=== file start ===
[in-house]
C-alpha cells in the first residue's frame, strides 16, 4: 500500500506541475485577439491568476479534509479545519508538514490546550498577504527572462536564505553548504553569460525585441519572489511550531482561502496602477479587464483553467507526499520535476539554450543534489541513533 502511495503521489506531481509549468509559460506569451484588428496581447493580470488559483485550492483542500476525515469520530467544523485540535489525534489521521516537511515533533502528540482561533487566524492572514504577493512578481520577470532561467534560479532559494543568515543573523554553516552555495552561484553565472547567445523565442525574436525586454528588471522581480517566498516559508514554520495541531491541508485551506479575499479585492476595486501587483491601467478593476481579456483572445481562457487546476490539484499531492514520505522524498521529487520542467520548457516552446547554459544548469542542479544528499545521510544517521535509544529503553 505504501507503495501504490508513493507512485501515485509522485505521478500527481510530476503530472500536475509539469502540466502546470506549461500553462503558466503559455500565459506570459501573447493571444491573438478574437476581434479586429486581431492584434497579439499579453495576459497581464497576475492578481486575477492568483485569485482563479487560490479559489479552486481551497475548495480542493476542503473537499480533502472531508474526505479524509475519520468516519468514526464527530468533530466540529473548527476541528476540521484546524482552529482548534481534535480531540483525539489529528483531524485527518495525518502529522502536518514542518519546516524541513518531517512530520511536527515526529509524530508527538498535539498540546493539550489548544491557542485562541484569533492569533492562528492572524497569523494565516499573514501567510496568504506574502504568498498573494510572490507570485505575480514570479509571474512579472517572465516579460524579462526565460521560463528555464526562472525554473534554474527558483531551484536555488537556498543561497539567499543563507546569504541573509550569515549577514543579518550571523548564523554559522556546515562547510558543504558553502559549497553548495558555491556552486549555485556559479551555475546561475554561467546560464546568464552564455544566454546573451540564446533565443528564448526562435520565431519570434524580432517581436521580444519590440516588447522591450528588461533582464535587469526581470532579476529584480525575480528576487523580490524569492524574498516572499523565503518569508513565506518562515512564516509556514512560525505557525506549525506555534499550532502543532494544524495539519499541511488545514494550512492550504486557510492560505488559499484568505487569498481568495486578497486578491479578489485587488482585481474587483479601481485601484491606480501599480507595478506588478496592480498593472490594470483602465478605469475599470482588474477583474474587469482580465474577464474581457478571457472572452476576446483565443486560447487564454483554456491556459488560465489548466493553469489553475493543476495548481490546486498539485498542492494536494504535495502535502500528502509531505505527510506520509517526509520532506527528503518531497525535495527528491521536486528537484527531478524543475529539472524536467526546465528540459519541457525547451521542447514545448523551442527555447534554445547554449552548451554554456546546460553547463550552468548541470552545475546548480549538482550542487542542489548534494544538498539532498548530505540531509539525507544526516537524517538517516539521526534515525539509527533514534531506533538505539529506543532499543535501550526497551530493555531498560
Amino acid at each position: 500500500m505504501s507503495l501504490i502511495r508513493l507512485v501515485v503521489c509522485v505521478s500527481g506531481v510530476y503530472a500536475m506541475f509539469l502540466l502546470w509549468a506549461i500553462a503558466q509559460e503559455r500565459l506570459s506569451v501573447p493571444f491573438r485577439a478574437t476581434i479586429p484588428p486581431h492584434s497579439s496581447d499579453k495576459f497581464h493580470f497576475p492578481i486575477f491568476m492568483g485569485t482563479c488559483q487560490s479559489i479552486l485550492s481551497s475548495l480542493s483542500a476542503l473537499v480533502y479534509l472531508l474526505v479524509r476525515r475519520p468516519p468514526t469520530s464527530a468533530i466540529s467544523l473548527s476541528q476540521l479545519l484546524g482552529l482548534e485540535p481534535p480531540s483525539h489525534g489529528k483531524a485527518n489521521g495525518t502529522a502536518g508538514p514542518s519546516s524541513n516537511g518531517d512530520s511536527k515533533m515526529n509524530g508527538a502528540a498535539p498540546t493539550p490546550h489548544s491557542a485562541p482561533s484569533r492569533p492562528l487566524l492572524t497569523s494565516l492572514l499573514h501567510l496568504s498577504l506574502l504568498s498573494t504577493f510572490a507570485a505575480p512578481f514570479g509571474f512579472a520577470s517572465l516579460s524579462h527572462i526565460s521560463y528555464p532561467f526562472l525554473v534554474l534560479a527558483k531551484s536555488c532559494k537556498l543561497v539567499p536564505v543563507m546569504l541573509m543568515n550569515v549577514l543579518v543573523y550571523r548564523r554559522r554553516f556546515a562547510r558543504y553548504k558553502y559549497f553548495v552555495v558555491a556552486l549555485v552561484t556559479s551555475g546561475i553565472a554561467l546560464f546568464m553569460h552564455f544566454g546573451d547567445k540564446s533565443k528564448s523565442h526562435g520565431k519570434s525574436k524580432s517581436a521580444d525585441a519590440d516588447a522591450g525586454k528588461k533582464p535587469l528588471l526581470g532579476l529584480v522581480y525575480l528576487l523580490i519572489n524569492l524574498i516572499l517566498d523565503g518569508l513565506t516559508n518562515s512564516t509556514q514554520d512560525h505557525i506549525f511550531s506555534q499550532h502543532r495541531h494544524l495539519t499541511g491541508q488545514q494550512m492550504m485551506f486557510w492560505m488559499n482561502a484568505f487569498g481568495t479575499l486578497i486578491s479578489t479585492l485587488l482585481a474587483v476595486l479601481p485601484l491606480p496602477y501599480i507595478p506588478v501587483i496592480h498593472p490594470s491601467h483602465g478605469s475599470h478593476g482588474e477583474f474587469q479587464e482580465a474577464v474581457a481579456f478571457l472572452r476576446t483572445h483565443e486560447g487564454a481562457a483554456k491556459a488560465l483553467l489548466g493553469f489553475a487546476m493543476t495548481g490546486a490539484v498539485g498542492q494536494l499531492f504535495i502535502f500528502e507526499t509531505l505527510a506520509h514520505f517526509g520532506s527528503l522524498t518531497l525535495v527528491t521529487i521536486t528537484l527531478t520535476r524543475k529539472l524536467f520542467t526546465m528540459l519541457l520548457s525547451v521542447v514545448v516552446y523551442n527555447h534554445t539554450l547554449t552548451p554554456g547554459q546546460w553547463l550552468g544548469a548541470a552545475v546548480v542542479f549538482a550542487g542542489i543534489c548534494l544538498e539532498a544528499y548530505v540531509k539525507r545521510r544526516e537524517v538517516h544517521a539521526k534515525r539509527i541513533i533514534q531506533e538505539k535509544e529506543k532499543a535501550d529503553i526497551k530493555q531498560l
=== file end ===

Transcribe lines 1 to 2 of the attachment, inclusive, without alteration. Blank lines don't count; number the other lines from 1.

[in-house]
C-alpha cells in the first residue's frame, strides 16, 4: 500500500506541475485577439491568476479534509479545519508538514490546550498577504527572462536564505553548504553569460525585441519572489511550531482561502496602477479587464483553467507526499520535476539554450543534489541513533 502511495503521489506531481509549468509559460506569451484588428496581447493580470488559483485550492483542500476525515469520530467544523485540535489525534489521521516537511515533533502528540482561533487566524492572514504577493512578481520577470532561467534560479532559494543568515543573523554553516552555495552561484553565472547567445523565442525574436525586454528588471522581480517566498516559508514554520495541531491541508485551506479575499479585492476595486501587483491601467478593476481579456483572445481562457487546476490539484499531492514520505522524498521529487520542467520548457516552446547554459544548469542542479544528499545521510544517521535509544529503553 505504501507503495501504490508513493507512485501515485509522485505521478500527481510530476503530472500536475509539469502540466502546470506549461500553462503558466503559455500565459506570459501573447493571444491573438478574437476581434479586429486581431492584434497579439499579453495576459497581464497576475492578481486575477492568483485569485482563479487560490479559489479552486481551497475548495480542493476542503473537499480533502472531508474526505479524509475519520468516519468514526464527530468533530466540529473548527476541528476540521484546524482552529482548534481534535480531540483525539489529528483531524485527518495525518502529522502536518514542518519546516524541513518531517512530520511536527515526529509524530508527538498535539498540546493539550489548544491557542485562541484569533492569533492562528492572524497569523494565516499573514501567510496568504506574502504568498498573494510572490507570485505575480514570479509571474512579472517572465516579460524579462526565460521560463528555464526562472525554473534554474527558483531551484536555488537556498543561497539567499543563507546569504541573509550569515549577514543579518550571523548564523554559522556546515562547510558543504558553502559549497553548495558555491556552486549555485556559479551555475546561475554561467546560464546568464552564455544566454546573451540564446533565443528564448526562435520565431519570434524580432517581436521580444519590440516588447522591450528588461533582464535587469526581470532579476529584480525575480528576487523580490524569492524574498516572499523565503518569508513565506518562515512564516509556514512560525505557525506549525506555534499550532502543532494544524495539519499541511488545514494550512492550504486557510492560505488559499484568505487569498481568495486578497486578491479578489485587488482585481474587483479601481485601484491606480501599480507595478506588478496592480498593472490594470483602465478605469475599470482588474477583474474587469482580465474577464474581457478571457472572452476576446483565443486560447487564454483554456491556459488560465489548466493553469489553475493543476495548481490546486498539485498542492494536494504535495502535502500528502509531505505527510506520509517526509520532506527528503518531497525535495527528491521536486528537484527531478524543475529539472524536467526546465528540459519541457525547451521542447514545448523551442527555447534554445547554449552548451554554456546546460553547463550552468548541470552545475546548480549538482550542487542542489548534494544538498539532498548530505540531509539525507544526516537524517538517516539521526534515525539509527533514534531506533538505539529506543532499543535501550526497551530493555531498560